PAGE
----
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A record 137.5 million Americans voted in the 2016 presidential election, according to new data from the U.S. Census Bureau. Overall voter turnout – defined as the share of adult U.S. citizens who cast ballots – was 61.4% in 2016, a share similar to 2012 but below the 63.6% who say they voted in 2008.

A number of long-standing trends in presidential elections either reversed or stalled in 2016, as black voter turnout decreased, white turnout increased and the nonwhite share of the U.S. electorate remained flat since the 2012 election. Here are some key takeaways from the Census Bureau’s report, the data source with the most comprehensive demographic and statistical portrait of U.S. voters.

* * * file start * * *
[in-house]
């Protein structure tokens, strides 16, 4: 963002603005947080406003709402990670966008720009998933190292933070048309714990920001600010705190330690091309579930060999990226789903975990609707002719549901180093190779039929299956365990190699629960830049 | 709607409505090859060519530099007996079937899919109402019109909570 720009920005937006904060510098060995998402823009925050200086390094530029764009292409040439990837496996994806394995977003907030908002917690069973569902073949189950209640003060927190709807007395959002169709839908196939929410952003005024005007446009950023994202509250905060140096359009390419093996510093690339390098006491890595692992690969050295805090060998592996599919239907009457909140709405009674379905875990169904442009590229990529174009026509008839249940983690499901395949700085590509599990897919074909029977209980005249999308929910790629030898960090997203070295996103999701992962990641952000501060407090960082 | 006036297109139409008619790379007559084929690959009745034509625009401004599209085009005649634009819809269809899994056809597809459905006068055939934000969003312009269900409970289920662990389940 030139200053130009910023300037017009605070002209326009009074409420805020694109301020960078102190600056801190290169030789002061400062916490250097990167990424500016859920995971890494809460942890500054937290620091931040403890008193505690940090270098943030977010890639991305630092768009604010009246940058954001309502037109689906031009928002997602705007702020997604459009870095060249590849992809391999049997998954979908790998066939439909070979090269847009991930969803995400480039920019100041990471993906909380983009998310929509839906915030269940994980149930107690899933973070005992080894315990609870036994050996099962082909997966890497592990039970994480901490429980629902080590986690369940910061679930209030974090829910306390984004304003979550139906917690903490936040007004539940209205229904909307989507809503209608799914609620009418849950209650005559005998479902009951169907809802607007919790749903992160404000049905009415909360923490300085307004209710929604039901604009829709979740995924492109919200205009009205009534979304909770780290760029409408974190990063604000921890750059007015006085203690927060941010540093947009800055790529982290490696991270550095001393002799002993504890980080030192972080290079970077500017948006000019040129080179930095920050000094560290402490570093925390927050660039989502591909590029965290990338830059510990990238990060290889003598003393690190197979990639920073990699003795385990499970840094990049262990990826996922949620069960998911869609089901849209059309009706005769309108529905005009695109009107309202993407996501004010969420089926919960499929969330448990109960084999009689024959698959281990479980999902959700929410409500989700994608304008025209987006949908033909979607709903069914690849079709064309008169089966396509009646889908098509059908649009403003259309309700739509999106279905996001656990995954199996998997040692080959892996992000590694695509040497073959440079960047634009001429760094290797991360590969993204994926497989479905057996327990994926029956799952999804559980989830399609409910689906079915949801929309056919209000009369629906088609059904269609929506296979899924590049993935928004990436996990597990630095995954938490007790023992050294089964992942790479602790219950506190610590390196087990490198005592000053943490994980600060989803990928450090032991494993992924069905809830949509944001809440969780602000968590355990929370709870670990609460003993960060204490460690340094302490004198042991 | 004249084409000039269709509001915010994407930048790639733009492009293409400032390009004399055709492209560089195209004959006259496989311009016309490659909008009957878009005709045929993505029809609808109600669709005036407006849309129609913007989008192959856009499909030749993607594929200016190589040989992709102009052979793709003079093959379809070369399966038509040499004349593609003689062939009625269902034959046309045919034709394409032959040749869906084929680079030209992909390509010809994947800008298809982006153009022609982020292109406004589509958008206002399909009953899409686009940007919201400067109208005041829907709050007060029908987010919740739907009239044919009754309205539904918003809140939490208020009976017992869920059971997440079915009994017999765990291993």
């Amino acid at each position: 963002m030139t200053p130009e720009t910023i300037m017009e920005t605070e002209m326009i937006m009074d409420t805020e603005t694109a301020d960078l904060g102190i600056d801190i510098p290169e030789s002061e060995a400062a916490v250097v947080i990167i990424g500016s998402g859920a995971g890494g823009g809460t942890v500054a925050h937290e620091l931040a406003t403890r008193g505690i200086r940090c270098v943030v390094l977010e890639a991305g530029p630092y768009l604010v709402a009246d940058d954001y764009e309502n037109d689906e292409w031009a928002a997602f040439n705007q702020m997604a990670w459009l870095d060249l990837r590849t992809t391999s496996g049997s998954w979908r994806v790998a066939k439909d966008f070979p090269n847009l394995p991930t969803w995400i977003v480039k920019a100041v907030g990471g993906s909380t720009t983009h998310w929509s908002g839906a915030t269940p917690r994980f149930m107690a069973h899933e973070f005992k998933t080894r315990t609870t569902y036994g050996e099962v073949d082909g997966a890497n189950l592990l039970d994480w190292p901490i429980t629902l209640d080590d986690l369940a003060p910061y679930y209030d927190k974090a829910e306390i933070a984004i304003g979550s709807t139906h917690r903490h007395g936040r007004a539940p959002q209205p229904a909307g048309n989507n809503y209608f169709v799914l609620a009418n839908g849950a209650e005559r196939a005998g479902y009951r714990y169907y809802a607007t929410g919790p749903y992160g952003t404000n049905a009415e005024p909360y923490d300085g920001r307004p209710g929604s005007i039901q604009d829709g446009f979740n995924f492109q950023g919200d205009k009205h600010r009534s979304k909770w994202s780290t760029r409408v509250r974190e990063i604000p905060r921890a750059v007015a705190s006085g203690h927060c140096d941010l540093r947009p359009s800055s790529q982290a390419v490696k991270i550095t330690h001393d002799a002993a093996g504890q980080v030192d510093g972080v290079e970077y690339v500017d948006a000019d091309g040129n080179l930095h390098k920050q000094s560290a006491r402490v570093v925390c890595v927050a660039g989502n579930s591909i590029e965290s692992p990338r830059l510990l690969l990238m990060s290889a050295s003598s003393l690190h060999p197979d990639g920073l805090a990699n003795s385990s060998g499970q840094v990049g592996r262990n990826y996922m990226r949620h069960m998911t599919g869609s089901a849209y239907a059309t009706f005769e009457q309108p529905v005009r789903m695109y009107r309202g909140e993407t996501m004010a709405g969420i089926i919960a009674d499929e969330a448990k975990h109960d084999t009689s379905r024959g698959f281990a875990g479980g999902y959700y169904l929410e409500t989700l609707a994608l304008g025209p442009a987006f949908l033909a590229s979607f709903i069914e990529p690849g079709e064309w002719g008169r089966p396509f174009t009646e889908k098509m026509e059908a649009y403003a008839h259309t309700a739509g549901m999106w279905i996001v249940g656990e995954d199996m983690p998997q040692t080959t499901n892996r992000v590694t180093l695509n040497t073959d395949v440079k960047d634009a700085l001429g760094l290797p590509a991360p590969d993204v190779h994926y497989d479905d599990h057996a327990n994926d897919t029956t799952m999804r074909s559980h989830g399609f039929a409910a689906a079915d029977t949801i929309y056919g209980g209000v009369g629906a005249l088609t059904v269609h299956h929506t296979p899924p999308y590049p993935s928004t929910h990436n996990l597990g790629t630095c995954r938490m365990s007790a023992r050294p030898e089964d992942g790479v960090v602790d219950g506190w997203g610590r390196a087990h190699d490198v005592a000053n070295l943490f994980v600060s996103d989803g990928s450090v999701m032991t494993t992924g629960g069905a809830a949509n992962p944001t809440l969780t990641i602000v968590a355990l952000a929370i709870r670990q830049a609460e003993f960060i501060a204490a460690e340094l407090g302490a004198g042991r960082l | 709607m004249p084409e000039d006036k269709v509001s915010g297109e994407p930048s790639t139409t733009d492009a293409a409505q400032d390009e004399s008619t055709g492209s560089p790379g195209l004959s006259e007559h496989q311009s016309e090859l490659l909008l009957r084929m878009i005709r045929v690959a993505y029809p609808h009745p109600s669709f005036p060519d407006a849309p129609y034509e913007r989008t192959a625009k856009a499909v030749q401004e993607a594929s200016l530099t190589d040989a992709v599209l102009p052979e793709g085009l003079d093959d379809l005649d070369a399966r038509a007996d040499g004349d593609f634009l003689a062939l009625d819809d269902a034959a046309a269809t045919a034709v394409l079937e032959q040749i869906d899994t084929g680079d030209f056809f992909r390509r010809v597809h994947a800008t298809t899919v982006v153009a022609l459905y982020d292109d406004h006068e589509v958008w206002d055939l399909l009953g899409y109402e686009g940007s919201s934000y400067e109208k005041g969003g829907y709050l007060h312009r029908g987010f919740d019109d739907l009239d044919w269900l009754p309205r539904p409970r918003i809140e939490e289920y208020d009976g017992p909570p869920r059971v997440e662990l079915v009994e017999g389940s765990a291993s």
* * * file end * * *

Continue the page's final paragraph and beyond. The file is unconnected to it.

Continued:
1The black voter turnout rate declined for the first time in 20 years in a presidential election, falling to 59.6% in 2016 after reaching a record-high 66.6% in 2012. The 7-percentage-point decline from the previous presidential election is the largest on record for blacks. (It’s also…

Read the rest at the ‘Source of the original article’: Pew Research Center (www.pewresearch.org).
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